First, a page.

China was elected as vice chair of Financial Action Task Force (FATF), a global body mandated to combat terror financing and money laundering. In its plenary meeting in Paris, FATF had placed Pakistan under “grey list” subject to direct monitoring and intense scrutiny by International Cooperation Review Group till June 2018 for compliance of Anti-Money Laundering and Combating Finance of Terrorism regulations. Pakistan was on the same list from 2012 to 2015.
Financial Action Task Force (FATF)
It is an inter‐governmental policy making body that aims to establish international standards for combating money laundering and terrorist financing. It was established in 1989 during the G7 Summit in Paris (France) to combat the growing problem of money laundering. It comprises over 39 member countries including India. FATF Secretariat is housed at the headquarters of the OECD in Paris. Initially, FATF was only dealing with developing policies to combat money laundering. But in 2001 its purpose was expanded to act against terrorism financing.
FATF set standards and promote effective implementation of legal, regulatory and operational measures for combating money laundering, terrorist financing and other related threats to integrity of international financial system.
- Set international standards to combat money laundering and terrorist financing.
- Assess and monitor compliance with the FATF standards.
- Conduct studies of money laundering and terrorist financing methods, trends and techniques.
- Respond to new and emerging threats, such as proliferation financing used for promoting proliferation of nuclear, chemical and biological weapons.
The Indian Institutes of Technology (IITs) will get largest chunk of loans on offer under Revitalising Infrastructure and Systems in Education (RISE), new funding model scheme for all centrally-run institutes. This shifts funding mechanism to CFIs in higher education from grant assistance to loans to assure more funds, greater accountability and timely completion of projects. Earlier, CFIs, on an average used to get fixed Budget grants of Rs 10,000 crore every year.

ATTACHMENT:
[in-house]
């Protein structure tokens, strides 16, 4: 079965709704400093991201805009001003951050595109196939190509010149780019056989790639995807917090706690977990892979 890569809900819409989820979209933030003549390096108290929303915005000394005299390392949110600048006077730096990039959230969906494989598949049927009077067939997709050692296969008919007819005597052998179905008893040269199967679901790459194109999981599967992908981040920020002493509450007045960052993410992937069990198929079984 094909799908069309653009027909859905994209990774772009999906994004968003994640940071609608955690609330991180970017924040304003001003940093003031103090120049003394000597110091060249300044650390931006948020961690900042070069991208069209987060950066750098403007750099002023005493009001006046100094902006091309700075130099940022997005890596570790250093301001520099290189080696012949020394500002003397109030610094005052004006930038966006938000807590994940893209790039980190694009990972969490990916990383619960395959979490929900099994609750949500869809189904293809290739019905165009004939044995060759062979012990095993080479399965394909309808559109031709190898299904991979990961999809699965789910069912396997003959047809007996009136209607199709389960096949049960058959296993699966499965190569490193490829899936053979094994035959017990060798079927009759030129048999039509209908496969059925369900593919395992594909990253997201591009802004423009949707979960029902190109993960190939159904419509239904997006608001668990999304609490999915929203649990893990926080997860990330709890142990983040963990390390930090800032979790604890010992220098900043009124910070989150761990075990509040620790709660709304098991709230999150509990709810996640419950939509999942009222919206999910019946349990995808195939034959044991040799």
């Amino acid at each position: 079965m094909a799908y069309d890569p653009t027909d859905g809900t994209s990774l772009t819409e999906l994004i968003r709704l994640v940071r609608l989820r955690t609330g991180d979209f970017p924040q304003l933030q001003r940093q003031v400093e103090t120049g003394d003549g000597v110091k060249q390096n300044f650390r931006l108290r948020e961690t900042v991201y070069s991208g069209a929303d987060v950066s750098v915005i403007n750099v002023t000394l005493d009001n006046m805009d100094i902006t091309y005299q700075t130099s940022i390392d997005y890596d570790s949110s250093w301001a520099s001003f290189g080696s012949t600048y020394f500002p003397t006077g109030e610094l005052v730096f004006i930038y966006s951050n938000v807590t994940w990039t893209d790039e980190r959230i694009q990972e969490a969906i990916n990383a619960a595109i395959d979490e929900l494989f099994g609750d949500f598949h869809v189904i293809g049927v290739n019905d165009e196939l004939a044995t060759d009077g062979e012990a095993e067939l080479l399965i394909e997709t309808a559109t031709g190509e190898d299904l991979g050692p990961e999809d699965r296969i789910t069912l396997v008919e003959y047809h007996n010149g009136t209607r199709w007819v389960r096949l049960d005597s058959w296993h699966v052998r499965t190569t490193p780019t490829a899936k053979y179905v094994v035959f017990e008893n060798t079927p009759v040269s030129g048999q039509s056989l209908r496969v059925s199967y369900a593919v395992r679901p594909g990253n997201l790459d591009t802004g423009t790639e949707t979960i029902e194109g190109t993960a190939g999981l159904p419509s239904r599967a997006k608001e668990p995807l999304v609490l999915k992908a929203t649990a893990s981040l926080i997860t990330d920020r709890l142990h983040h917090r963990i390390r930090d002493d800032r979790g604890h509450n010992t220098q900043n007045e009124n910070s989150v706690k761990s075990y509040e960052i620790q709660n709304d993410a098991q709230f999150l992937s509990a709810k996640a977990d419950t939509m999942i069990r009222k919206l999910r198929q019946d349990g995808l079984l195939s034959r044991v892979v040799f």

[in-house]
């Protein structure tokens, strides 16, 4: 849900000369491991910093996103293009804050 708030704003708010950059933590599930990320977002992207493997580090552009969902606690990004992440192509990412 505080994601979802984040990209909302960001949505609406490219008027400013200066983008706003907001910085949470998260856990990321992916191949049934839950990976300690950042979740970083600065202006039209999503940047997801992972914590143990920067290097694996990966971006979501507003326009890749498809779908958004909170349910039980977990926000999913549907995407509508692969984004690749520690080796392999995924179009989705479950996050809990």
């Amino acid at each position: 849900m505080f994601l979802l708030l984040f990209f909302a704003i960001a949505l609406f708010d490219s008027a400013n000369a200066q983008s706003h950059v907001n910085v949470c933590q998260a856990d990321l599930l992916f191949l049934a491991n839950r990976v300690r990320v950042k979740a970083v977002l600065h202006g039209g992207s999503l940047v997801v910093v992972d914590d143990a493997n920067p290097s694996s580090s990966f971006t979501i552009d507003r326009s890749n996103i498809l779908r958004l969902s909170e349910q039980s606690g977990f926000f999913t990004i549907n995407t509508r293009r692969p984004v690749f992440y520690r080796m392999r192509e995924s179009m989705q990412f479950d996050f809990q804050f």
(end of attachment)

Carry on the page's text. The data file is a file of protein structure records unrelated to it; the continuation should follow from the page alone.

RISE scheme was announced in Union Budget 2017-18. It aims to lend low-cost funds to government higher educational institutions. Under it, all centrally-funded institutes (CFIs), including central universities, IITs, IIMs, NITs and IISERs can borrow from a Rs 1,00,000 crore corpus over next 4 years to expand and build new infrastructure. It will be financed via restructured Higher Education Financing Agency (HEFA), a non-banking financial company. Distribution of loans under RISE Scheme is as follows
With introduction of RISE, all financing for infrastructure development at CFIs in higher education will be done through HEFA, which was set up by government as a Section 8 company (a company with charitable objectives) in 2017 to mobilise funds from the market and offer 10-year loans to centrally-run institutes.
Equity Share: In order to mobilise funds Rs. 1 lakh crore corpus under RISE, HEFA will need equity of Rs 10,000 crore, of which Rs 8,500 crore will be provided government and remaining by Canara Bank, which partnered with government to set up HEFA, and other corporations.
Target: All infrastructure and research projects sanctioned by HEFA are to be completed by December 2022.
Fund Raising: HEFA will release money directly to vendors or contractors on certification by executing agency and educational institute. Loans taken from HEFA, under the RISE programme, will be paid back over 10 years. There will be different modes of loan repayment for different institutes, based on their internal revenue.